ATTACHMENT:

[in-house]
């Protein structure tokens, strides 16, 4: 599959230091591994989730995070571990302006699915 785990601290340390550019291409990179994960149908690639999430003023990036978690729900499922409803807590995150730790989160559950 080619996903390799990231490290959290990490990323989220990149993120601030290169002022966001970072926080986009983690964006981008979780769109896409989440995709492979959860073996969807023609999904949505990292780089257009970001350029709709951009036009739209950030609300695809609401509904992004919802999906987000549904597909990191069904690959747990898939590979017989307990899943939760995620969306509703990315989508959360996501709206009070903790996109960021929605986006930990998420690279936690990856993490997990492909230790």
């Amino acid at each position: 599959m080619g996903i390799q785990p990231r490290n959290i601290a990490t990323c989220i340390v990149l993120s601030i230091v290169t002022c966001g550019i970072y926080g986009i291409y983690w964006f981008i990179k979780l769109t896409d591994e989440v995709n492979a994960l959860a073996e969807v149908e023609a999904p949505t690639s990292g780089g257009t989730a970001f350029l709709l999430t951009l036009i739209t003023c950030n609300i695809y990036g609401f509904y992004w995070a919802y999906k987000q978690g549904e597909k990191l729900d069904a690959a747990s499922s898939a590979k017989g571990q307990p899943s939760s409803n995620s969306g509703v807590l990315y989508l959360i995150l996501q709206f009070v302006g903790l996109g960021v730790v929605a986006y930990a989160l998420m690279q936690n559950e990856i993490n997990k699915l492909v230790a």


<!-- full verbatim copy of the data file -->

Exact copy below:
[in-house]
């Protein structure tokens, strides 16, 4: 599959230091591994989730995070571990302006699915 785990601290340390550019291409990179994960149908690639999430003023990036978690729900499922409803807590995150730790989160559950 080619996903390799990231490290959290990490990323989220990149993120601030290169002022966001970072926080986009983690964006981008979780769109896409989440995709492979959860073996969807023609999904949505990292780089257009970001350029709709951009036009739209950030609300695809609401509904992004919802999906987000549904597909990191069904690959747990898939590979017989307990899943939760995620969306509703990315989508959360996501709206009070903790996109960021929605986006930990998420690279936690990856993490997990492909230790």
């Amino acid at each position: 599959m080619g996903i390799q785990p990231r490290n959290i601290a990490t990323c989220i340390v990149l993120s601030i230091v290169t002022c966001g550019i970072y926080g986009i291409y983690w964006f981008i990179k979780l769109t896409d591994e989440v995709n492979a994960l959860a073996e969807v149908e023609a999904p949505t690639s990292g780089g257009t989730a970001f350029l709709l999430t951009l036009i739209t003023c950030n609300i695809y990036g609401f509904y992004w995070a919802y999906k987000q978690g549904e597909k990191l729900d069904a690959a747990s499922s898939a590979k017989g571990q307990p899943s939760s409803n995620s969306g509703v807590l990315y989508l959360i995150l996501q709206f009070v302006g903790l996109g960021v730790v929605a986006y930990a989160l998420m690279q936690n559950e990856i993490n997990k699915l492909v230790a």